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The city of Dayton, Ohio is one of the most racially segregated cities in America, and a race-fueled riot that occurred on this day in 1966 only widened that divide. The senseless killing of a Black business owner and West Side Dayton resident was the tipping point for the riots, and the region has yet to recover some 50 years later.

The 1966 riots were not the first or the last to take place in Dayton, which is divided by the Great Miami River. A majority of the affluent White residents lived east of the river while the city’s west side was largely delegated to Black residents. The racial tensions present in Dayton led to a 1955 riot shortly after the death Emmett Till, but events turned much more violent after the drive-by shooting death of Lester Mitchell.

Mitchell, who was just recently discharged from the military, lived in an apartment on the West Side and owned a local bar attached to the building. As he was sweeping the sidewalk after closing up, eyewitnesses say a red car full of white men or a lone white shooter shot Mitchell in the face with a shotgun. News of the slaying rippled throughout the West Side.

The shooting was just the push needed to incite rage among the city’s already alienated Black residents. Widespread looting ravaged much of the West Side and was contained there without spreading to the wealthier white neighborhoods. The state National Guard was deployed to quell the riots, which lasted about two days, according to most reports. The Guardsmen remained in the area for two weeks afterwards to provide security for President Lyndon B. Johnson trip to the Montgomery County Fairgrounds.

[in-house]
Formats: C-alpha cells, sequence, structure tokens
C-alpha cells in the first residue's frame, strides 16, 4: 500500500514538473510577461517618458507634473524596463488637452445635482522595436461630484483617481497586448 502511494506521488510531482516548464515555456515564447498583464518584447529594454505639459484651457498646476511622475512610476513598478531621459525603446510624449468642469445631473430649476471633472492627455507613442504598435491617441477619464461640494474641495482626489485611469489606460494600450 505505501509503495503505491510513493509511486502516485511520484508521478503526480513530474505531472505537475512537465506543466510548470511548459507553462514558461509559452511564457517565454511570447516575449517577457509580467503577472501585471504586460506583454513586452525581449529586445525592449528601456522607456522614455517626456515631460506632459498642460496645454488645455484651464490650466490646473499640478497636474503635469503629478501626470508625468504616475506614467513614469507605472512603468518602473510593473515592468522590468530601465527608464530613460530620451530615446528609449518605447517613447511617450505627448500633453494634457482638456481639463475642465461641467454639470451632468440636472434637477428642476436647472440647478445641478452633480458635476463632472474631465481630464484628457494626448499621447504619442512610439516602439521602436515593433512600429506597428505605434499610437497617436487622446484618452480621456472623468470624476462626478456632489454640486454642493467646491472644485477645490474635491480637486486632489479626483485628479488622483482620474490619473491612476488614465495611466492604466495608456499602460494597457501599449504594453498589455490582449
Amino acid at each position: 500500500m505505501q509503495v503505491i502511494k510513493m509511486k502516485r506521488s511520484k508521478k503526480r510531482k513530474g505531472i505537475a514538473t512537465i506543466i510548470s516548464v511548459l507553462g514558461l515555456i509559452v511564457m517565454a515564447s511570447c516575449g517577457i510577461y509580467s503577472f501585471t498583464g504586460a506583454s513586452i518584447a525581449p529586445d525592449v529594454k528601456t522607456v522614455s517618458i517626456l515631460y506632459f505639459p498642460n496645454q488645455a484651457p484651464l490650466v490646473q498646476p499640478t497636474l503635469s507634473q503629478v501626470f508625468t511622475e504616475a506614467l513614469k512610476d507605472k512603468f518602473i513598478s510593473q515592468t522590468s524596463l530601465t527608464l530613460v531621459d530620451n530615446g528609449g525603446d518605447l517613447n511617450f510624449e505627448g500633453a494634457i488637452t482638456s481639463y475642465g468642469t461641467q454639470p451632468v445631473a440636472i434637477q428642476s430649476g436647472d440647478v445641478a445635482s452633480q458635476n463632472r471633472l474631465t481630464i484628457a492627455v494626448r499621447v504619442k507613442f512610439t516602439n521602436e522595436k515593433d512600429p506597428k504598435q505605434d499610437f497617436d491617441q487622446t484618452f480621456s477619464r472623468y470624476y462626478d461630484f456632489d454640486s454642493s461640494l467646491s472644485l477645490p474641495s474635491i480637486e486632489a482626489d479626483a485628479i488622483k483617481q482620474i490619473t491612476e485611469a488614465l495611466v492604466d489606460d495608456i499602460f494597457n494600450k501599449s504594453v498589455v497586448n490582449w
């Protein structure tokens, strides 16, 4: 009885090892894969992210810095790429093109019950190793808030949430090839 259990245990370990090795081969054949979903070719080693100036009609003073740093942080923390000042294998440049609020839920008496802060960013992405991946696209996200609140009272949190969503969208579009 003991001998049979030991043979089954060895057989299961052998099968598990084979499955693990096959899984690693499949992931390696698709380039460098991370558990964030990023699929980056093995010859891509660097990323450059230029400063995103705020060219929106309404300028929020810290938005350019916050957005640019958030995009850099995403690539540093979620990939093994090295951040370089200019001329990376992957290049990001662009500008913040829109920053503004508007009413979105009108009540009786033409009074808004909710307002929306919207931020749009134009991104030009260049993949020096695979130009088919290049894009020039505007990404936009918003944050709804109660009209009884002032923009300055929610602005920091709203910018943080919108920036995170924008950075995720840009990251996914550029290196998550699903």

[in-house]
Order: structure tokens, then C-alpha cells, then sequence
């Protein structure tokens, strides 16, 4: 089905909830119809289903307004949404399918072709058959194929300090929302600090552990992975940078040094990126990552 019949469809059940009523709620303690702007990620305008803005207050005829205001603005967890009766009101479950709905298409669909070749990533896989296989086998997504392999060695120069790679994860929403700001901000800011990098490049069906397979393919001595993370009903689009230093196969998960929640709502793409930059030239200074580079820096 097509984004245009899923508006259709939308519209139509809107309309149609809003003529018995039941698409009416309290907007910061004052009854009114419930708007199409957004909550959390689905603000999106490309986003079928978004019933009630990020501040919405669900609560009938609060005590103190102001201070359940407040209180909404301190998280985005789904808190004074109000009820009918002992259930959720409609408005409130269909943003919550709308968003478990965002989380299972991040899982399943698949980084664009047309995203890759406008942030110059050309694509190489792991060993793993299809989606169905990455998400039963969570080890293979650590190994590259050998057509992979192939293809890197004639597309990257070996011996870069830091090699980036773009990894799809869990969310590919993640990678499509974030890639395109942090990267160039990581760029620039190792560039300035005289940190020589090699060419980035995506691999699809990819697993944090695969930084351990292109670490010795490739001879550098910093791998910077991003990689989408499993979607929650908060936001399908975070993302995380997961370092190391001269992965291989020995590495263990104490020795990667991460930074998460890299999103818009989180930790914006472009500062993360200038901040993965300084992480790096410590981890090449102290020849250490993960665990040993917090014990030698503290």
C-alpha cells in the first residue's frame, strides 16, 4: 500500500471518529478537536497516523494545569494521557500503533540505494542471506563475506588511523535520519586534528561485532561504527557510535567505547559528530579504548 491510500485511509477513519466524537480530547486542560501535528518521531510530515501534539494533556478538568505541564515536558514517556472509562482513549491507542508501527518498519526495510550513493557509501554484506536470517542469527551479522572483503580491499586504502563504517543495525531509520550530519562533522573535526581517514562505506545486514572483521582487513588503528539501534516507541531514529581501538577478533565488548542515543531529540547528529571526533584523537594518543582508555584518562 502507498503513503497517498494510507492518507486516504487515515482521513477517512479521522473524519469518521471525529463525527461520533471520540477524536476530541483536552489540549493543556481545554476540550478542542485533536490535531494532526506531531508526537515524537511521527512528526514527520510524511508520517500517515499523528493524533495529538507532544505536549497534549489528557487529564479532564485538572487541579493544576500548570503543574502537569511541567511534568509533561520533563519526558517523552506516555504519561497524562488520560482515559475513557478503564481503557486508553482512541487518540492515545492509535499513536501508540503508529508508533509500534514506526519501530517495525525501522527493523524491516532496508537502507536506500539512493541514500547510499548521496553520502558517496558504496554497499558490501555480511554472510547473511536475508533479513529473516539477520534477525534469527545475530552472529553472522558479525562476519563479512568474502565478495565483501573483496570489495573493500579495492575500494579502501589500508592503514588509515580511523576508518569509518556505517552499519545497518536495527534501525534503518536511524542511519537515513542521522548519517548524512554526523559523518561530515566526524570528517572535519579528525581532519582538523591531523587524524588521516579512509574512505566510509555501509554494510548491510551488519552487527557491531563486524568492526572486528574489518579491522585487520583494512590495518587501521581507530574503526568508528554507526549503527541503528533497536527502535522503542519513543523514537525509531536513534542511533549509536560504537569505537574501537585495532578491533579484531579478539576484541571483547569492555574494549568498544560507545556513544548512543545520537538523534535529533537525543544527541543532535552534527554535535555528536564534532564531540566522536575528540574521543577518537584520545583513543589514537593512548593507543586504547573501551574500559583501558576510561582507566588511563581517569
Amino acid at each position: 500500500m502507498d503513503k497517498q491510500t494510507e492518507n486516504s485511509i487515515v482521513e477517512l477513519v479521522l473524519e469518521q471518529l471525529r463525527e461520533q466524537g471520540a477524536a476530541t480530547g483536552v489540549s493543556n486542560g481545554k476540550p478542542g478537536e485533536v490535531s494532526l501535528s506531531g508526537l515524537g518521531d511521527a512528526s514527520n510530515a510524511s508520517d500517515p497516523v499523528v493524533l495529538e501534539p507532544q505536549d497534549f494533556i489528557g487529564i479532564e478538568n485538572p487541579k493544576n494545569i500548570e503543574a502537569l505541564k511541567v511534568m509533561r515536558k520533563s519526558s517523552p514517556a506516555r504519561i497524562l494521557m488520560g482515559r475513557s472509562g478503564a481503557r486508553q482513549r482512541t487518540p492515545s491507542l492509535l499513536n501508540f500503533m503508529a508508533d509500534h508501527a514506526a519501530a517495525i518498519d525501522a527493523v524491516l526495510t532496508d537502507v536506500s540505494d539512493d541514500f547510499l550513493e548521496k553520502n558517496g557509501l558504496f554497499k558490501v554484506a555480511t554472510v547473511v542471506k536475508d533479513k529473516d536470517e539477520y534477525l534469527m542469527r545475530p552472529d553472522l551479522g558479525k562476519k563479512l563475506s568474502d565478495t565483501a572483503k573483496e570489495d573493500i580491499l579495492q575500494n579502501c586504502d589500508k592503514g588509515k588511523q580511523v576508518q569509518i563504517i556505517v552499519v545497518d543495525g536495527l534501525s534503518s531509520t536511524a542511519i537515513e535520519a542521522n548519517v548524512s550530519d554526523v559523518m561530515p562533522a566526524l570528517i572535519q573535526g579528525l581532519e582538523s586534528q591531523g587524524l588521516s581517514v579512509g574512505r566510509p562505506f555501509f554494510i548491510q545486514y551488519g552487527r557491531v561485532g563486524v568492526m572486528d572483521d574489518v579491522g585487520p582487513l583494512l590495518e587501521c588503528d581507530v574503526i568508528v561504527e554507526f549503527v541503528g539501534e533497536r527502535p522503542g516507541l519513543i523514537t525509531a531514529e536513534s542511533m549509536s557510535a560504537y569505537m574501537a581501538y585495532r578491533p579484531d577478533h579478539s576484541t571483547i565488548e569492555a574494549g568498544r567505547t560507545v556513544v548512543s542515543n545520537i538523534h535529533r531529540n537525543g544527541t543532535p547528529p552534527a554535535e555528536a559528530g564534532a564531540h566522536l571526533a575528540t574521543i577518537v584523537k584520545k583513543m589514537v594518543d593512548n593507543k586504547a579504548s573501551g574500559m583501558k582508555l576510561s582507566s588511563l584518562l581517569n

Over 500 people were arrested and countless more injured. Damages were estimated to be around $250,000 a large amount at the time.

West Dayton never was the same after the riots and much of that part of the city is still blighted. The schools in the region are among the state’s worst performing, and crime is high. However, there have been recent revitalization efforts from community leaders and professionals who want to see the community improve.

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Little Known Black History Fact: Dayton Riots  was originally published on